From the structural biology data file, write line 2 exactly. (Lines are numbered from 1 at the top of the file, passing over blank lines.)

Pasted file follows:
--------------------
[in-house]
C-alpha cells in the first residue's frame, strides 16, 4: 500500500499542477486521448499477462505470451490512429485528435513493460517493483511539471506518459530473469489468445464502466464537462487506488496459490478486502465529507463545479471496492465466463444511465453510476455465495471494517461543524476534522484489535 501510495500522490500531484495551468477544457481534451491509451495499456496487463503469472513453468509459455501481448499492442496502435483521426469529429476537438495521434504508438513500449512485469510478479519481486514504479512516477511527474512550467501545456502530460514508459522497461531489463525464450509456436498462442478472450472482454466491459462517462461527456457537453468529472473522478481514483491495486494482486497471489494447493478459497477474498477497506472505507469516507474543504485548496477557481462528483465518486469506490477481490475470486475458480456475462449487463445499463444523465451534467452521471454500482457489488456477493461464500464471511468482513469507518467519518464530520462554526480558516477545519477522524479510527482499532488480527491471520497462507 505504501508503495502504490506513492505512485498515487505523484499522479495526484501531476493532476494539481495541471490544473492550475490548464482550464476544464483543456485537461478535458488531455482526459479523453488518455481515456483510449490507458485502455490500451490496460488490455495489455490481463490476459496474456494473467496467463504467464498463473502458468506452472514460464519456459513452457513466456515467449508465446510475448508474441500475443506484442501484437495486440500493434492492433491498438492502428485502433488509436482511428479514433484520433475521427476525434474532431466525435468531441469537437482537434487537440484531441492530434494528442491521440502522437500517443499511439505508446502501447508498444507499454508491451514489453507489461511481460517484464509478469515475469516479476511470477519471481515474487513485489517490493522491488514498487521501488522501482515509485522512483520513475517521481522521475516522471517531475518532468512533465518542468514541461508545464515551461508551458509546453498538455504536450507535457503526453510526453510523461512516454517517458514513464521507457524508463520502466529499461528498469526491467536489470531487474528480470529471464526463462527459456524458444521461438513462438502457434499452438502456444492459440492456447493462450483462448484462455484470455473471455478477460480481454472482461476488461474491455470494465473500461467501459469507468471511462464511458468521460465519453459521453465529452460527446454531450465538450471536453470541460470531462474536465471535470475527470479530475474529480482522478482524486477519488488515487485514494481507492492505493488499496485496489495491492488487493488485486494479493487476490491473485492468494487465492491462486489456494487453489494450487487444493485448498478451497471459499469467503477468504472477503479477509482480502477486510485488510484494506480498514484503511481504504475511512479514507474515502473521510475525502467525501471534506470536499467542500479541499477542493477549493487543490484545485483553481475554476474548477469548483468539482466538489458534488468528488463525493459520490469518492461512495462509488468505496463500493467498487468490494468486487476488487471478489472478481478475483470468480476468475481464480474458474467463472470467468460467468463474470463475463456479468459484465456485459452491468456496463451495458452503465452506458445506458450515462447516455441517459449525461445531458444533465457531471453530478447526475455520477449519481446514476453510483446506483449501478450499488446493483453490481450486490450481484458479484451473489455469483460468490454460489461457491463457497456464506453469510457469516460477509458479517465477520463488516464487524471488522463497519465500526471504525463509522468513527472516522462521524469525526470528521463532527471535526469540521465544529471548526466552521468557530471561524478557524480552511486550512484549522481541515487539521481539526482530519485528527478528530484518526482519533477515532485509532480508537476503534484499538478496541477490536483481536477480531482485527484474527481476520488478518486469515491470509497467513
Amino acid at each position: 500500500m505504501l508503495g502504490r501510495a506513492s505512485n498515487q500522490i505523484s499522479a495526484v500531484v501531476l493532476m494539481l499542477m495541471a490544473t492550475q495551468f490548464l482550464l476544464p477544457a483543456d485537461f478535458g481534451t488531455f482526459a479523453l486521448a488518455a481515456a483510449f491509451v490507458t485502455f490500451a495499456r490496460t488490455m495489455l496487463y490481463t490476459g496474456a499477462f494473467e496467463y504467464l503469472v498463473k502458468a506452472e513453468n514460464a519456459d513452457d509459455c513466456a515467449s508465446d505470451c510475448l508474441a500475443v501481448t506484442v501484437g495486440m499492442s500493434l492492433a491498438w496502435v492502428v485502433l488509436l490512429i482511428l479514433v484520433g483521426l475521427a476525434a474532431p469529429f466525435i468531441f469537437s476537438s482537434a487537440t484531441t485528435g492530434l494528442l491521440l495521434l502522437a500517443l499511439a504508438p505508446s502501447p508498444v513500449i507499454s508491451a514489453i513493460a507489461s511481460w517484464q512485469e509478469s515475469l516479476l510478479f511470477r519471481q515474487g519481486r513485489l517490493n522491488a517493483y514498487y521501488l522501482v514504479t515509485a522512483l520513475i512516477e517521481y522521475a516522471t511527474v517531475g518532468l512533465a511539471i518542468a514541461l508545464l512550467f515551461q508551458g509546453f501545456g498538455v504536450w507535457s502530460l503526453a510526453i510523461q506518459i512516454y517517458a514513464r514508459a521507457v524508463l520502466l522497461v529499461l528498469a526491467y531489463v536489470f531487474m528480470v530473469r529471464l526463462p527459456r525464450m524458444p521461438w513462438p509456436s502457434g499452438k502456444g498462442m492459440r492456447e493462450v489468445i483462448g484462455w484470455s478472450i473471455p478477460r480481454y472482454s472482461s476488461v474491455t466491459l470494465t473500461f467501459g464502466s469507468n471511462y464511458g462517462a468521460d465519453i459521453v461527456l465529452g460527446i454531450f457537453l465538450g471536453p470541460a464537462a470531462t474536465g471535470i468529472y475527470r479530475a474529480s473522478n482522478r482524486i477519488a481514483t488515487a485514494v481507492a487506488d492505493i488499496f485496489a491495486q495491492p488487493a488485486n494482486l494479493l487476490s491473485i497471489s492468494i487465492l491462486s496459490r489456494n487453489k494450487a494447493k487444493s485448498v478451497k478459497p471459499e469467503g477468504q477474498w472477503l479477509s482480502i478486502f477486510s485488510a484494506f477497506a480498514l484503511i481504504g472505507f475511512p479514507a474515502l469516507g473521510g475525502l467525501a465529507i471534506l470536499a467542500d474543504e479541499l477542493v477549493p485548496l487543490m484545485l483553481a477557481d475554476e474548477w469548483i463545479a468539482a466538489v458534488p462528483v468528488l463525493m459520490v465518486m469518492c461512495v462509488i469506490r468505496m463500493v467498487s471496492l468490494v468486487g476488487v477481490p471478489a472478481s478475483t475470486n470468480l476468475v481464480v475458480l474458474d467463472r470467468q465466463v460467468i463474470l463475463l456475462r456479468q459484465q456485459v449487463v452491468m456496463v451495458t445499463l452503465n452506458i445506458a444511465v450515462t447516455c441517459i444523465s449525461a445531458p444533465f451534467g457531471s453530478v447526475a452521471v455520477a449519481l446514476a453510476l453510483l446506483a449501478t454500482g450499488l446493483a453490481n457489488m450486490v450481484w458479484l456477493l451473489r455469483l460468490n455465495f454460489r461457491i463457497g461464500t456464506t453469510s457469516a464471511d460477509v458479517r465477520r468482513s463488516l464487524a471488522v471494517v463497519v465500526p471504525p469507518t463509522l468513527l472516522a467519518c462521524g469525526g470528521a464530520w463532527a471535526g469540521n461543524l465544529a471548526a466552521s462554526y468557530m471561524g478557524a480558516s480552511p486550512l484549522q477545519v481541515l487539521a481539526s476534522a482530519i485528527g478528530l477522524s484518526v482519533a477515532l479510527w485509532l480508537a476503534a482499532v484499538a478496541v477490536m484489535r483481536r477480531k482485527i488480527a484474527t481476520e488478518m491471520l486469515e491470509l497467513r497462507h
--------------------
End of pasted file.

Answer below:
C-alpha cells in the first residue's frame, strides 16, 4: 500500500499542477486521448499477462505470451490512429485528435513493460517493483511539471506518459530473469489468445464502466464537462487506488496459490478486502465529507463545479471496492465466463444511465453510476455465495471494517461543524476534522484489535 501510495500522490500531484495551468477544457481534451491509451495499456496487463503469472513453468509459455501481448499492442496502435483521426469529429476537438495521434504508438513500449512485469510478479519481486514504479512516477511527474512550467501545456502530460514508459522497461531489463525464450509456436498462442478472450472482454466491459462517462461527456457537453468529472473522478481514483491495486494482486497471489494447493478459497477474498477497506472505507469516507474543504485548496477557481462528483465518486469506490477481490475470486475458480456475462449487463445499463444523465451534467452521471454500482457489488456477493461464500464471511468482513469507518467519518464530520462554526480558516477545519477522524479510527482499532488480527491471520497462507 505504501508503495502504490506513492505512485498515487505523484499522479495526484501531476493532476494539481495541471490544473492550475490548464482550464476544464483543456485537461478535458488531455482526459479523453488518455481515456483510449490507458485502455490500451490496460488490455495489455490481463490476459496474456494473467496467463504467464498463473502458468506452472514460464519456459513452457513466456515467449508465446510475448508474441500475443506484442501484437495486440500493434492492433491498438492502428485502433488509436482511428479514433484520433475521427476525434474532431466525435468531441469537437482537434487537440484531441492530434494528442491521440502522437500517443499511439505508446502501447508498444507499454508491451514489453507489461511481460517484464509478469515475469516479476511470477519471481515474487513485489517490493522491488514498487521501488522501482515509485522512483520513475517521481522521475516522471517531475518532468512533465518542468514541461508545464515551461508551458509546453498538455504536450507535457503526453510526453510523461512516454517517458514513464521507457524508463520502466529499461528498469526491467536489470531487474528480470529471464526463462527459456524458444521461438513462438502457434499452438502456444492459440492456447493462450483462448484462455484470455473471455478477460480481454472482461476488461474491455470494465473500461467501459469507468471511462464511458468521460465519453459521453465529452460527446454531450465538450471536453470541460470531462474536465471535470475527470479530475474529480482522478482524486477519488488515487485514494481507492492505493488499496485496489495491492488487493488485486494479493487476490491473485492468494487465492491462486489456494487453489494450487487444493485448498478451497471459499469467503477468504472477503479477509482480502477486510485488510484494506480498514484503511481504504475511512479514507474515502473521510475525502467525501471534506470536499467542500479541499477542493477549493487543490484545485483553481475554476474548477469548483468539482466538489458534488468528488463525493459520490469518492461512495462509488468505496463500493467498487468490494468486487476488487471478489472478481478475483470468480476468475481464480474458474467463472470467468460467468463474470463475463456479468459484465456485459452491468456496463451495458452503465452506458445506458450515462447516455441517459449525461445531458444533465457531471453530478447526475455520477449519481446514476453510483446506483449501478450499488446493483453490481450486490450481484458479484451473489455469483460468490454460489461457491463457497456464506453469510457469516460477509458479517465477520463488516464487524471488522463497519465500526471504525463509522468513527472516522462521524469525526470528521463532527471535526469540521465544529471548526466552521468557530471561524478557524480552511486550512484549522481541515487539521481539526482530519485528527478528530484518526482519533477515532485509532480508537476503534484499538478496541477490536483481536477480531482485527484474527481476520488478518486469515491470509497467513